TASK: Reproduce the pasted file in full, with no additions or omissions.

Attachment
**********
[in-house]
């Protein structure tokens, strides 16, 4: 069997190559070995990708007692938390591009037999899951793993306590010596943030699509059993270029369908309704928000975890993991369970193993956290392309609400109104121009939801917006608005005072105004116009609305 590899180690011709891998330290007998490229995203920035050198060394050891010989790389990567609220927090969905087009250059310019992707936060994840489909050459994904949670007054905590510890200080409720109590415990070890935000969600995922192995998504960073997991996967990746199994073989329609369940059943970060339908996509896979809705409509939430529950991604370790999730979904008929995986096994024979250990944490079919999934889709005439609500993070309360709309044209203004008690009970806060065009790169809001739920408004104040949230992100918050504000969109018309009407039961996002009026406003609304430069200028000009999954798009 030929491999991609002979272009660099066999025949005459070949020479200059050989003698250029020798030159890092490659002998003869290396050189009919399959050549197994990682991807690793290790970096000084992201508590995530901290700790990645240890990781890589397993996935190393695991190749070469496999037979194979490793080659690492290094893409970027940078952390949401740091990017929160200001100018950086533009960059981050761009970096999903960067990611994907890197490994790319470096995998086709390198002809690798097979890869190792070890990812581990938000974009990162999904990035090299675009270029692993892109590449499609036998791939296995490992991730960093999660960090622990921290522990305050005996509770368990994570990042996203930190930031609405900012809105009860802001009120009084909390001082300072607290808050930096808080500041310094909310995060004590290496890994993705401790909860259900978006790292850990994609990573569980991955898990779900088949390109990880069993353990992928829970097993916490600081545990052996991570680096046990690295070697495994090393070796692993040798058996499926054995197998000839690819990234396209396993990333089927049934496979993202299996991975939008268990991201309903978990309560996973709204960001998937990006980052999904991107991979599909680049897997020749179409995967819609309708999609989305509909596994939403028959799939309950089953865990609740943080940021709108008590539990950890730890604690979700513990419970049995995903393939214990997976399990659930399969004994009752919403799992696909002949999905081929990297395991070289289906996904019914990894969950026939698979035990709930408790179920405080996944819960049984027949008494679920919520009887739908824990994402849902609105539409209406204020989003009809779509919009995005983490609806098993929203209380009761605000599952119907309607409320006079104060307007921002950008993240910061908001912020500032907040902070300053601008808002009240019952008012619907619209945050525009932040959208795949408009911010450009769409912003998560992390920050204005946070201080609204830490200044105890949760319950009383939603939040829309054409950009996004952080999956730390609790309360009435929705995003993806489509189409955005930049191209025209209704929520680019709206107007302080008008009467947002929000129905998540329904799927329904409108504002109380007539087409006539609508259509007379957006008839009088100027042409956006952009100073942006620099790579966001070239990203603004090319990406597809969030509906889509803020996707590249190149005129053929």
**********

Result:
[in-house]
């Protein structure tokens, strides 16, 4: 069997190559070995990708007692938390591009037999899951793993306590010596943030699509059993270029369908309704928000975890993991369970193993956290392309609400109104121009939801917006608005005072105004116009609305 590899180690011709891998330290007998490229995203920035050198060394050891010989790389990567609220927090969905087009250059310019992707936060994840489909050459994904949670007054905590510890200080409720109590415990070890935000969600995922192995998504960073997991996967990746199994073989329609369940059943970060339908996509896979809705409509939430529950991604370790999730979904008929995986096994024979250990944490079919999934889709005439609500993070309360709309044209203004008690009970806060065009790169809001739920408004104040949230992100918050504000969109018309009407039961996002009026406003609304430069200028000009999954798009 030929491999991609002979272009660099066999025949005459070949020479200059050989003698250029020798030159890092490659002998003869290396050189009919399959050549197994990682991807690793290790970096000084992201508590995530901290700790990645240890990781890589397993996935190393695991190749070469496999037979194979490793080659690492290094893409970027940078952390949401740091990017929160200001100018950086533009960059981050761009970096999903960067990611994907890197490994790319470096995998086709390198002809690798097979890869190792070890990812581990938000974009990162999904990035090299675009270029692993892109590449499609036998791939296995490992991730960093999660960090622990921290522990305050005996509770368990994570990042996203930190930031609405900012809105009860802001009120009084909390001082300072607290808050930096808080500041310094909310995060004590290496890994993705401790909860259900978006790292850990994609990573569980991955898990779900088949390109990880069993353990992928829970097993916490600081545990052996991570680096046990690295070697495994090393070796692993040798058996499926054995197998000839690819990234396209396993990333089927049934496979993202299996991975939008268990991201309903978990309560996973709204960001998937990006980052999904991107991979599909680049897997020749179409995967819609309708999609989305509909596994939403028959799939309950089953865990609740943080940021709108008590539990950890730890604690979700513990419970049995995903393939214990997976399990659930399969004994009752919403799992696909002949999905081929990297395991070289289906996904019914990894969950026939698979035990709930408790179920405080996944819960049984027949008494679920919520009887739908824990994402849902609105539409209406204020989003009809779509919009995005983490609806098993929203209380009761605000599952119907309607409320006079104060307007921002950008993240910061908001912020500032907040902070300053601008808002009240019952008012619907619209945050525009932040959208795949408009911010450009769409912003998560992390920050204005946070201080609204830490200044105890949760319950009383939603939040829309054409950009996004952080999956730390609790309360009435929705995003993806489509189409955005930049191209025209209704929520680019709206107007302080008008009467947002929000129905998540329904799927329904409108504002109380007539087409006539609508259509007379957006008839009088100027042409956006952009100073942006620099790579966001070239990203603004090319990406597809969030509906889509803020996707590249190149005129053929």